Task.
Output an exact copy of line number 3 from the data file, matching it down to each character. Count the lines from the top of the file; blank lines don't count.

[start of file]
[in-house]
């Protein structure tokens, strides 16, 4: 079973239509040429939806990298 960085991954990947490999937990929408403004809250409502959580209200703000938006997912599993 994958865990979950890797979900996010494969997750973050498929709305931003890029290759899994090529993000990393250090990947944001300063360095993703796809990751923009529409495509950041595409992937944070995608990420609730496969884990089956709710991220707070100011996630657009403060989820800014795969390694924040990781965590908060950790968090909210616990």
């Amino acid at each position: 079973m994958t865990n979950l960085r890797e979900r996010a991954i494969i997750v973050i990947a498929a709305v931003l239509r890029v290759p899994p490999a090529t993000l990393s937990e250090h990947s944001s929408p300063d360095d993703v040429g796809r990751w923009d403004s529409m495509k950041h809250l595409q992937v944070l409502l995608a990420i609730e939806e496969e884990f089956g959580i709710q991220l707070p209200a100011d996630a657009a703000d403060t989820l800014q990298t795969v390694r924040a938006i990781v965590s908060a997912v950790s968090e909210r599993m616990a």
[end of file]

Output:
């Amino acid at each position: 079973m994958t865990n979950l960085r890797e979900r996010a991954i494969i997750v973050i990947a498929a709305v931003l239509r890029v290759p899994p490999a090529t993000l990393s937990e250090h990947s944001s929408p300063d360095d993703v040429g796809r990751w923009d403004s529409m495509k950041h809250l595409q992937v944070l409502l995608a990420i609730e939806e496969e884990f089956g959580i709710q991220l707070p209200a100011d996630a657009a703000d403060t989820l800014q990298t795969v390694r924040a938006i990781v965590s908060a997912v950790s968090e909210r599993m616990a």